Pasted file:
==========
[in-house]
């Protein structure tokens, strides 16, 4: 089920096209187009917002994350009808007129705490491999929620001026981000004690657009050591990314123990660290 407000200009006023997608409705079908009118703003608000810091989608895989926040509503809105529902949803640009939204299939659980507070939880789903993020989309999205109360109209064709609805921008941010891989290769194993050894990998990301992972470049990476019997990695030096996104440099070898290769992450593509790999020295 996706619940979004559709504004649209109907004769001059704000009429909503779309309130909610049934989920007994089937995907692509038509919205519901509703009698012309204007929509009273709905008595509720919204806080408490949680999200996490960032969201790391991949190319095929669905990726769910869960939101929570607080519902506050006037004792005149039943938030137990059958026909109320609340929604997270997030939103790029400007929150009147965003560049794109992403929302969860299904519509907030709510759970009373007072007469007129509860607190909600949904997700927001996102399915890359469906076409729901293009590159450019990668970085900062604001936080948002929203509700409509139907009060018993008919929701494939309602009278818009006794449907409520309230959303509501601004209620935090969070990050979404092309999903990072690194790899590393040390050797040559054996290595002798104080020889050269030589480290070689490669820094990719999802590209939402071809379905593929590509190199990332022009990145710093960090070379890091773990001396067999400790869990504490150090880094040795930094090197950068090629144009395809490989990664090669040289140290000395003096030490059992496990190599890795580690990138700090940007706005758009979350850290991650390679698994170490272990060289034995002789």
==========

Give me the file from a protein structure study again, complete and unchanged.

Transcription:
[in-house]
């Protein structure tokens, strides 16, 4: 089920096209187009917002994350009808007129705490491999929620001026981000004690657009050591990314123990660290 407000200009006023997608409705079908009118703003608000810091989608895989926040509503809105529902949803640009939204299939659980507070939880789903993020989309999205109360109209064709609805921008941010891989290769194993050894990998990301992972470049990476019997990695030096996104440099070898290769992450593509790999020295 996706619940979004559709504004649209109907004769001059704000009429909503779309309130909610049934989920007994089937995907692509038509919205519901509703009698012309204007929509009273709905008595509720919204806080408490949680999200996490960032969201790391991949190319095929669905990726769910869960939101929570607080519902506050006037004792005149039943938030137990059958026909109320609340929604997270997030939103790029400007929150009147965003560049794109992403929302969860299904519509907030709510759970009373007072007469007129509860607190909600949904997700927001996102399915890359469906076409729901293009590159450019990668970085900062604001936080948002929203509700409509139907009060018993008919929701494939309602009278818009006794449907409520309230959303509501601004209620935090969070990050979404092309999903990072690194790899590393040390050797040559054996290595002798104080020889050269030589480290070689490669820094990719999802590209939402071809379905593929590509190199990332022009990145710093960090070379890091773990001396067999400790869990504490150090880094040795930094090197950068090629144009395809490989990664090669040289140290000395003096030490059992496990190599890795580690990138700090940007706005758009979350850290991650390679698994170490272990060289034995002789």